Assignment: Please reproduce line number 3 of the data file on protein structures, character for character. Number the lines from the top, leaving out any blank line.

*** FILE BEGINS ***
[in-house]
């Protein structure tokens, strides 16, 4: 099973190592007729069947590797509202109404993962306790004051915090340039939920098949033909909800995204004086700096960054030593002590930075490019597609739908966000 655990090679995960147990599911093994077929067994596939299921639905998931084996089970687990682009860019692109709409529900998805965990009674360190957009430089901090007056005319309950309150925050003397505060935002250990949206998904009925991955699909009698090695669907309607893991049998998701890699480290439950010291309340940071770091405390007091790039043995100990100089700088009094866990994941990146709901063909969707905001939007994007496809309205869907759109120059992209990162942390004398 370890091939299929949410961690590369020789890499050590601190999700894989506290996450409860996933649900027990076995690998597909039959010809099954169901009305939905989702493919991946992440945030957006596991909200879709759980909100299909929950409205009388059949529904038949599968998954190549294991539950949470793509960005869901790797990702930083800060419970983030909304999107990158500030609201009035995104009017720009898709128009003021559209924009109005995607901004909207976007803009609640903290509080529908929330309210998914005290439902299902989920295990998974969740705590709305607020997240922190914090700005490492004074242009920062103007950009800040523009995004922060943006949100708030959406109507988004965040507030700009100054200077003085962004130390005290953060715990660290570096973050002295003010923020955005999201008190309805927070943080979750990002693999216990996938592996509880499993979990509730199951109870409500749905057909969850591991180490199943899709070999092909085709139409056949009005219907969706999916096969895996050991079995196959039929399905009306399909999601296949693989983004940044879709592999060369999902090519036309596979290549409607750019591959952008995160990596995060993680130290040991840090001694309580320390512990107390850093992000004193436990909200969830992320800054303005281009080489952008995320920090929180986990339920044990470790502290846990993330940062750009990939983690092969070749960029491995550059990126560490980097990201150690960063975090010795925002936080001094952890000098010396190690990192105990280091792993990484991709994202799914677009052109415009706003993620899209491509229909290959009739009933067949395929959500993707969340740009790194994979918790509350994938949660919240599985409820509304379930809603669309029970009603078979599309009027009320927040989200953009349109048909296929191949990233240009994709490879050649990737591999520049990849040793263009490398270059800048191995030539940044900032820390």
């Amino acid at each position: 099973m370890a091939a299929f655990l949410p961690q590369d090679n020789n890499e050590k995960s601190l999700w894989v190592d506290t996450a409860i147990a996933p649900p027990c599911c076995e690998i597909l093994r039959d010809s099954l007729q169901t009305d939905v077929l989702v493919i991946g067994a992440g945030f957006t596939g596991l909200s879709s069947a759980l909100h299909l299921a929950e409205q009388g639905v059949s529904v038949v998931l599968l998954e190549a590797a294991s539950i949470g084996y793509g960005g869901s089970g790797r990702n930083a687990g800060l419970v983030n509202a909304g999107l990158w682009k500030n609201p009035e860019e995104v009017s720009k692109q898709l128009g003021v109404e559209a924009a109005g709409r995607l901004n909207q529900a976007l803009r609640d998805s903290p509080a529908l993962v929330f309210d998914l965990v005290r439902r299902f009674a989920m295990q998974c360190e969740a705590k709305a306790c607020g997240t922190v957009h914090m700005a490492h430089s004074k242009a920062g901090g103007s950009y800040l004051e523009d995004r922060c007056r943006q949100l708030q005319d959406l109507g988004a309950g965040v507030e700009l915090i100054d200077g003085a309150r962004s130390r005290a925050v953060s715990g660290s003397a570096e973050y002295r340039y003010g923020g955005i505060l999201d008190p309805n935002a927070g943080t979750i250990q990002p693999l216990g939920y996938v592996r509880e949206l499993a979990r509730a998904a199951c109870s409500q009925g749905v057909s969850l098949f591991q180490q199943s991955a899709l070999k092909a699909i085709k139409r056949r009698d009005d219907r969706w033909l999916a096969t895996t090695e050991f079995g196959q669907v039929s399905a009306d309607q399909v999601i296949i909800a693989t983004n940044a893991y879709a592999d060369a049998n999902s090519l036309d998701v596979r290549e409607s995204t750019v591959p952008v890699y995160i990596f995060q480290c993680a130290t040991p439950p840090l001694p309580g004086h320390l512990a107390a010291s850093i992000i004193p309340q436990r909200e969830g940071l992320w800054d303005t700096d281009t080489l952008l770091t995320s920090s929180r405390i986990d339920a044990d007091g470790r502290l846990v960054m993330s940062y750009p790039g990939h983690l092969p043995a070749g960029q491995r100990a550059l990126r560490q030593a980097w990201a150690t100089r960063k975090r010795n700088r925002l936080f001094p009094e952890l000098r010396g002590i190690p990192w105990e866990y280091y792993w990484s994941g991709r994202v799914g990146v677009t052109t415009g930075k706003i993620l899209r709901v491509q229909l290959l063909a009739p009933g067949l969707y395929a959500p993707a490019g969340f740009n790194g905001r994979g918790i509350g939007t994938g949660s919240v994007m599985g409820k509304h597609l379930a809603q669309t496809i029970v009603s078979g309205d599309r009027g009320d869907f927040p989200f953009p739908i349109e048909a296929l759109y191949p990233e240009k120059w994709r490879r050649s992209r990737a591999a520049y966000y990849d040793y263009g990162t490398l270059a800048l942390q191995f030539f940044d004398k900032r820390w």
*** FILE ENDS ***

């Amino acid at each position: 099973m370890a091939a299929f655990l949410p961690q590369d090679n020789n890499e050590k995960s601190l999700w894989v190592d506290t996450a409860i147990a996933p649900p027990c599911c076995e690998i597909l093994r039959d010809s099954l007729q169901t009305d939905v077929l989702v493919i991946g067994a992440g945030f957006t596939g596991l909200s879709s069947a759980l909100h299909l299921a929950e409205q009388g639905v059949s529904v038949v998931l599968l998954e190549a590797a294991s539950i949470g084996y793509g960005g869901s089970g790797r990702n930083a687990g800060l419970v983030n509202a909304g999107l990158w682009k500030n609201p009035e860019e995104v009017s720009k692109q898709l128009g003021v109404e559209a924009a109005g709409r995607l901004n909207q529900a976007l803009r609640d998805s903290p509080a529908l993962v929330f309210d998914l965990v005290r439902r299902f009674a989920m295990q998974c360190e969740a705590k709305a306790c607020g997240t922190v957009h914090m700005a490492h430089s004074k242009a920062g901090g103007s950009y800040l004051e523009d995004r922060c007056r943006q949100l708030q005319d959406l109507g988004a309950g965040v507030e700009l915090i100054d200077g003085a309150r962004s130390r005290a925050v953060s715990g660290s003397a570096e973050y002295r340039y003010g923020g955005i505060l999201d008190p309805n935002a927070g943080t979750i250990q990002p693999l216990g939920y996938v592996r509880e949206l499993a979990r509730a998904a199951c109870s409500q009925g749905v057909s969850l098949f591991q180490q199943s991955a899709l070999k092909a699909i085709k139409r056949r009698d009005d219907r969706w033909l999916a096969t895996t090695e050991f079995g196959q669907v039929s399905a009306d309607q399909v999601i296949i909800a693989t983004n940044a893991y879709a592999d060369a049998n999902s090519l036309d998701v596979r290549e409607s995204t750019v591959p952008v890699y995160i990596f995060q480290c993680a130290t040991p439950p840090l001694p309580g004086h320390l512990a107390a010291s850093i992000i004193p309340q436990r909200e969830g940071l992320w800054d303005t700096d281009t080489l952008l770091t995320s920090s929180r405390i986990d339920a044990d007091g470790r502290l846990v960054m993330s940062y750009p790039g990939h983690l092969p043995a070749g960029q491995r100990a550059l990126r560490q030593a980097w990201a150690t100089r960063k975090r010795n700088r925002l936080f001094p009094e952890l000098r010396g002590i190690p990192w105990e866990y280091y792993w990484s994941g991709r994202v799914g990146v677009t052109t415009g930075k706003i993620l899209r709901v491509q229909l290959l063909a009739p009933g067949l969707y395929a959500p993707a490019g969340f740009n790194g905001r994979g918790i509350g939007t994938g949660s919240v994007m599985g409820k509304h597609l379930a809603q669309t496809i029970v009603s078979g309205d599309r009027g009320d869907f927040p989200f953009p739908i349109e048909a296929l759109y191949p990233e240009k120059w994709r490879r050649s992209r990737a591999a520049y966000y990849d040793y263009g990162t490398l270059a800048l942390q191995f030539f940044d004398k900032r820390w």